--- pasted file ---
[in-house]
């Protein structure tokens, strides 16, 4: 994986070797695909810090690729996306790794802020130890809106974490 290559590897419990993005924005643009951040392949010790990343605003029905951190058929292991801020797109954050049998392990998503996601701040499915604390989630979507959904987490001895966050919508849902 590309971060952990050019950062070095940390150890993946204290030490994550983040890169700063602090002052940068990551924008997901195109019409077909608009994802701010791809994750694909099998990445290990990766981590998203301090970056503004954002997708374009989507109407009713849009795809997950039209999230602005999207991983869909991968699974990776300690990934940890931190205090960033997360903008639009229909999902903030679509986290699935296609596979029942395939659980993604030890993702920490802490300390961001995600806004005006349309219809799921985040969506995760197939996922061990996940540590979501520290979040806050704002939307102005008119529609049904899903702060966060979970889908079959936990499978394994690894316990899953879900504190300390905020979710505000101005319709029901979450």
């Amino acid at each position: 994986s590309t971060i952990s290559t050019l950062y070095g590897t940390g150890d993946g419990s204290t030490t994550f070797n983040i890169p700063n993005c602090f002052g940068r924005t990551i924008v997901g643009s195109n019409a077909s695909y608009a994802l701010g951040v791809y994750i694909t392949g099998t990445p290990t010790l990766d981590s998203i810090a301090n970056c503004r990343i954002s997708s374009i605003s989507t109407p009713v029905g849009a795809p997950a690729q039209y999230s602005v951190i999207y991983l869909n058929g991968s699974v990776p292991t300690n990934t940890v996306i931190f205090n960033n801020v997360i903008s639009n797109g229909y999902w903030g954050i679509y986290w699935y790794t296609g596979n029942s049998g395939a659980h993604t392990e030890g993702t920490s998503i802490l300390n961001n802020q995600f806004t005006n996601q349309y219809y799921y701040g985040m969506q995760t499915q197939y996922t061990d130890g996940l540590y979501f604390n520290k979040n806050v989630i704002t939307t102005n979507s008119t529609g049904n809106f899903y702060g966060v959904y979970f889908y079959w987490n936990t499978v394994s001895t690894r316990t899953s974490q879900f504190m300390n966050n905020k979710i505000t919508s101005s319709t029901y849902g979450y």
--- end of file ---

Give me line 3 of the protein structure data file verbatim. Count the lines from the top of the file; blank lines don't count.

């Amino acid at each position: 994986s590309t971060i952990s290559t050019l950062y070095g590897t940390g150890d993946g419990s204290t030490t994550f070797n983040i890169p700063n993005c602090f002052g940068r924005t990551i924008v997901g643009s195109n019409a077909s695909y608009a994802l701010g951040v791809y994750i694909t392949g099998t990445p290990t010790l990766d981590s998203i810090a301090n970056c503004r990343i954002s997708s374009i605003s989507t109407p009713v029905g849009a795809p997950a690729q039209y999230s602005v951190i999207y991983l869909n058929g991968s699974v990776p292991t300690n990934t940890v996306i931190f205090n960033n801020v997360i903008s639009n797109g229909y999902w903030g954050i679509y986290w699935y790794t296609g596979n029942s049998g395939a659980h993604t392990e030890g993702t920490s998503i802490l300390n961001n802020q995600f806004t005006n996601q349309y219809y799921y701040g985040m969506q995760t499915q197939y996922t061990d130890g996940l540590y979501f604390n520290k979040n806050v989630i704002t939307t102005n979507s008119t529609g049904n809106f899903y702060g966060v959904y979970f889908y079959w987490n936990t499978v394994s001895t690894r316990t899953s974490q879900f504190m300390n966050n905020k979710i505000t919508s101005s319709t029901y849902g979450y």